Wednesday, September 15, 2010

"The Transformation of Bartholomew Fortuno"

Ellen Bryson holds a BA in English from Columbia University and an MA in Creative Writing from Johns Hopkins University in Washington, DC. Formerly a modern dancer, she lives in Southern California.

She applied the Page 69 Test to The Transformation of Bartholomew Fortuno, her debut novel, and reported the following:
The Transformation of Bartholomew Fortuno is a book about change. Although it’s historical (1865 New York City in P.T. Barnum’s audacious American Museum), and it’s about special people (the protagonist is Bartholomew Fortuno, the world’s Thinnest Man), and it’s a love story (Fortuno’s love interest is Iell Adams, the fabulously beautiful bearded woman), underneath it all, it’s a slow unfolding of true character, a strip tease of identity.

Page 69 is a “seed” page. It’s one of the few early indicators of Fortuno’s back story and it holds clues as to why Fortuno is as he is: arrogant, confused, and thin, thin, thin. The scene on page 69 begins with Fortuno nervously dressing for a meeting with his boss and obvious father figure, P.T. Barnum. As he dresses, he reminisces about his own father, a harsh man who raised horses for a living. He remembers his mother once saying:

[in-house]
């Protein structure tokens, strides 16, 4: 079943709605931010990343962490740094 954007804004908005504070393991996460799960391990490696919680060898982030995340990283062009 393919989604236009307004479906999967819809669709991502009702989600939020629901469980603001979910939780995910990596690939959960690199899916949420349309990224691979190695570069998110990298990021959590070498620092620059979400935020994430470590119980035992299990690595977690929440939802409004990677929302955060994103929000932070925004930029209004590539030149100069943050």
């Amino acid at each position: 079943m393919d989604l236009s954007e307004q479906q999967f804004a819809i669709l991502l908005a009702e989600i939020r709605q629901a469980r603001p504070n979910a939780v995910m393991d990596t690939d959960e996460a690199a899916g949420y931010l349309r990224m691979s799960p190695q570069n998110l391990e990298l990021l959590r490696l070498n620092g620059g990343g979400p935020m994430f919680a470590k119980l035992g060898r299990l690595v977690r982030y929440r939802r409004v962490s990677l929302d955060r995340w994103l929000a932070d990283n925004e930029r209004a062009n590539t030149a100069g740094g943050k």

“You should have seen your father when he first came to the farm…So dashing. His accent. His broad back.” And later, on that same page: “There’s no man in your father at all when he rides…Just a saddle and a beast.”

Fortuno comments: “Even that was an understatement. My father could sit, stand, turn, or throw himself sideways on a horse and pick up a nickel from the ground with his teeth. But he never used his talents to amuse. He hated trick riding almost as much as he hated little boys.”

It is no wonder Fortuno claims that his talent is to educate, not to amuse. Very little else is said about the father until the end of the book, but what they did to one another and consequently to Fortuno are really the heart of the story.

Page 69 carries a lot of weight, as memories from childhood often do. It’s the smallest myths and mysteries that contain the seeds out of which the rest of one’s personal story grows. Fortuno is no exception.
Read an excerpt from The Transformation of Bartholomew Fortuno, and learn more about the book and author at Ellen Bryson's website.

Visit the complete list of books in the Page 69 Test Series.

--Marshal Zeringue